“My teachers are getting skill sets,” Stone said. “They’re not just getting a material to consume.”

Editor’s Note: The Mebane Foundation supports the work of EducationNC.

 

DavieLEADS – Building Momentum on Encouraging First Year Results

By Jeanna Baxter White
Davie County Schools is on a roll–an honor roll. The North Carolina Department of Public Instruction has released its statewide End-of-Grade (EOG) test data for 2017-18, and Davie County has moved from 45th to 17th out of 115 districts in 3rd-grade reading proficiency.  Based on last year’s test results, Cooleemee Elementary is now in the top 4 percent of North Carolina elementary schools for academic growth, with a ranking of 47th out of 1,218 schools statewide. In addition, kindergarten readiness in Davie County has improved from 71 percent to 80 percent based on the Dial-4 screening assessment.

Front row left to right: Representative Julia Howard, Joyah Abrams, Amy Zamora, Alex Rueda-Romero, Mary Jordan, Sam Sellers, Dayvee Smith. Back row left to right: Principal Cindy Stone, Superintendent Darrin Hartness, Lt.Governor Dan Forest, Xavier Parker, Town Clerk John Chandler, AJ Imes. Exuberant smiles standing under Top 4% Growth Banner

These are just three of the successes Davie County Schools officials shared while summarizing the first year of DavieLEADS (Literacy Empowers All in Davie to Succeed), a five-year early literacy initiative launched in April 2017 to improve kindergarten readiness and to increase the percentage of students reading proficiently by the end of third grade.

Supported by a $2.5 million grant from the Mebane Foundation, the specific goals of the initiative are to improve kindergarten readiness from 70 percent to 90 percent and to increase reading proficiency in third grade from 60 percent to 80 percent by 2022. This project will impact approximately 2,300 elementary students each year over the 5-year implementation period.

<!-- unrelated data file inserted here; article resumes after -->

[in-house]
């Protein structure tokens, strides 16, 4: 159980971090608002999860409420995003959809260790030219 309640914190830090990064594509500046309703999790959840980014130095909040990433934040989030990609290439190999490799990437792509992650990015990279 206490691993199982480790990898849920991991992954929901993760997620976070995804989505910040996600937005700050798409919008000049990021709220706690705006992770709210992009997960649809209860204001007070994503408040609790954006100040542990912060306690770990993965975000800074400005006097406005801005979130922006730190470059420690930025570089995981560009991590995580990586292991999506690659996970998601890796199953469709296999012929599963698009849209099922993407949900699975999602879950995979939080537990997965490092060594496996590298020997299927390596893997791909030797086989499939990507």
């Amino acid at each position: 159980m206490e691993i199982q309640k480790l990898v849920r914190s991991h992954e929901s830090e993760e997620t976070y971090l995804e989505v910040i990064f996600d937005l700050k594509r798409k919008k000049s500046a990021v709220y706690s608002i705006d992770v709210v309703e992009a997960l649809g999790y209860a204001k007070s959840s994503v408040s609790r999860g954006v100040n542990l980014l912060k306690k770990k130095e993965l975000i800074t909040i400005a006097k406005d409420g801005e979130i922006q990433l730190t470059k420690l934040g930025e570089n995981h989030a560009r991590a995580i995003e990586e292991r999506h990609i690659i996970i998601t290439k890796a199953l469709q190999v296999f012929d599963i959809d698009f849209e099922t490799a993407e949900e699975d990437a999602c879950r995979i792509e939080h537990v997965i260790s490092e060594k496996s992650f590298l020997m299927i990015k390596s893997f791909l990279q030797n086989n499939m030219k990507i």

DavieLEADS Teacher Training

Hard Work of Dedicated Educators Leading to Outstanding Results
“Dr. Hartness [superintendent, Davie County Schools]  and Larry Colbourne [president, Mebane Foundation] challenged us to ‘move the needle’,” said Jennifer Lynde, director of curriculum and instruction for Davie County Schools. “In just one year, students and staff have made real progress.  For example, moving from 60 to 64 percent proficient in 3rd-grade reading may not sound like a huge difference, but the rise from 45th to 17th in the state shows just how significant the gains are. Sustaining this level of growth for the next four years of this initiative would make Davie #1 in the state.”

Letterland Training through DavieLEADS

“These results are attributed to the hard work and dedication of our teachers,” Lynde added. “They have been diligent in the use of a balanced literacy approach, as well as in strengthening their grade level professional learning communities (PLCs.)  We are also seeing the benefits of incorporating research-based programs that build foundational literacy skills, such as Letterland and HillRAP in all of our elementary schools.”

Cooleemee Elementary Attracting Attention of State Leaders
“Cooleemee attributes our growth to meeting every child, every day on their level,” said Cindy Stone, principal of Cooleemee Elementary School. “DavieLEADS has strengthened our balance between meeting a student’s specific need and holding to the rigor of North Carolina standards which led to a snowball effect of student growth.“

DavieLEADS Impacting Private Daycare Learners

Recognizing this tremendous growth, state officials Lt. Governor Dan Forest, Senator Dan Barrett, and Representative Julia Howard toured Cooleemee Elementary last week to see the process for themselves.

“It was empowering for my staff to have state officials tour our school because they wanted to understand exactly what we are doing to achieve such substantial growth, and it was priceless watching the students share about their learning.”

Through DavieLEADS, Peggy Nuckolls, director of preschools, appreciates the opportunity to work with other childcare providers across the district to ensure children are prepared for kindergarten. “DavieLEADS has enabled all NC Pre-Kindergarten sites to use the same curriculum and assessments.  Coupled with supportive professional development, this has brought a new alignment between public and private preschool classes. To better understand what ‘kindergarten ready’ means, preschool teachers are visiting kindergarten teachers and experiencing expectations in their classrooms. All of these efforts are building capacity and consistency in expectations and teaching practices in preschool programs across the county.”

Professional Learning Community

Early Results Confirm “None Better than Right Here in Davie County”